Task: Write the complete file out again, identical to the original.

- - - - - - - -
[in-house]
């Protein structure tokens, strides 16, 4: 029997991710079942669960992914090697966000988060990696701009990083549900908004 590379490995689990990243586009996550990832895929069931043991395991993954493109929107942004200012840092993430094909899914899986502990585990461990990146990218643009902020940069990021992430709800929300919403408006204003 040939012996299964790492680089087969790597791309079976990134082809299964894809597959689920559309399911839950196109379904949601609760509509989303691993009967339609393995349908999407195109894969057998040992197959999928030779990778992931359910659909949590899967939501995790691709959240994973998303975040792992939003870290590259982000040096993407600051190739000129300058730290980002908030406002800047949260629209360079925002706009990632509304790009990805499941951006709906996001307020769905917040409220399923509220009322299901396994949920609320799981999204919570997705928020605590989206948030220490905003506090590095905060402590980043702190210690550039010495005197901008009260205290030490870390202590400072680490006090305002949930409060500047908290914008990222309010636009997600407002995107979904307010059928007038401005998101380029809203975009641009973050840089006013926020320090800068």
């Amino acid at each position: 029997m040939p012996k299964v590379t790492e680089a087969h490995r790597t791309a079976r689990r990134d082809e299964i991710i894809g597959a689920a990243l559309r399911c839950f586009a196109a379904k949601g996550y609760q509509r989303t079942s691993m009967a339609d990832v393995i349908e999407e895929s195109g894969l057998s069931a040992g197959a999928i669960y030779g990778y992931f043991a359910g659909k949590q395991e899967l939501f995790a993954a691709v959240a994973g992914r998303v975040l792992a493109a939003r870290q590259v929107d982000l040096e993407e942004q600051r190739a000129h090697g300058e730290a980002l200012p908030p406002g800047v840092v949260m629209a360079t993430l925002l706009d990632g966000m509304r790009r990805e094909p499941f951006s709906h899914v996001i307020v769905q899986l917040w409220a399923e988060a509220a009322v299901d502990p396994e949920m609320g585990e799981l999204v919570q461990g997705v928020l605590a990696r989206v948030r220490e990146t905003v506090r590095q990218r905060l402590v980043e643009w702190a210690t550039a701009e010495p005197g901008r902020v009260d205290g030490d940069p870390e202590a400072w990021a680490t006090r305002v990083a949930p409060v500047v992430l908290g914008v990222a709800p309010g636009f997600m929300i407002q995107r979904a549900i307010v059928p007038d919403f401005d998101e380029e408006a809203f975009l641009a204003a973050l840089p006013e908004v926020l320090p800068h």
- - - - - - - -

[in-house]
């Protein structure tokens, strides 16, 4: 029997991710079942669960992914090697966000988060990696701009990083549900908004 590379490995689990990243586009996550990832895929069931043991395991993954493109929107942004200012840092993430094909899914899986502990585990461990990146990218643009902020940069990021992430709800929300919403408006204003 040939012996299964790492680089087969790597791309079976990134082809299964894809597959689920559309399911839950196109379904949601609760509509989303691993009967339609393995349908999407195109894969057998040992197959999928030779990778992931359910659909949590899967939501995790691709959240994973998303975040792992939003870290590259982000040096993407600051190739000129300058730290980002908030406002800047949260629209360079925002706009990632509304790009990805499941951006709906996001307020769905917040409220399923509220009322299901396994949920609320799981999204919570997705928020605590989206948030220490905003506090590095905060402590980043702190210690550039010495005197901008009260205290030490870390202590400072680490006090305002949930409060500047908290914008990222309010636009997600407002995107979904307010059928007038401005998101380029809203975009641009973050840089006013926020320090800068």
């Amino acid at each position: 029997m040939p012996k299964v590379t790492e680089a087969h490995r790597t791309a079976r689990r990134d082809e299964i991710i894809g597959a689920a990243l559309r399911c839950f586009a196109a379904k949601g996550y609760q509509r989303t079942s691993m009967a339609d990832v393995i349908e999407e895929s195109g894969l057998s069931a040992g197959a999928i669960y030779g990778y992931f043991a359910g659909k949590q395991e899967l939501f995790a993954a691709v959240a994973g992914r998303v975040l792992a493109a939003r870290q590259v929107d982000l040096e993407e942004q600051r190739a000129h090697g300058e730290a980002l200012p908030p406002g800047v840092v949260m629209a360079t993430l925002l706009d990632g966000m509304r790009r990805e094909p499941f951006s709906h899914v996001i307020v769905q899986l917040w409220a399923e988060a509220a009322v299901d502990p396994e949920m609320g585990e799981l999204v919570q461990g997705v928020l605590a990696r989206v948030r220490e990146t905003v506090r590095q990218r905060l402590v980043e643009w702190a210690t550039a701009e010495p005197g901008r902020v009260d205290g030490d940069p870390e202590a400072w990021a680490t006090r305002v990083a949930p409060v500047v992430l908290g914008v990222a709800p309010g636009f997600m929300i407002q995107r979904a549900i307010v059928p007038d919403f401005d998101e380029e408006a809203f975009l641009a204003a973050l840089p006013e908004v926020l320090p800068h």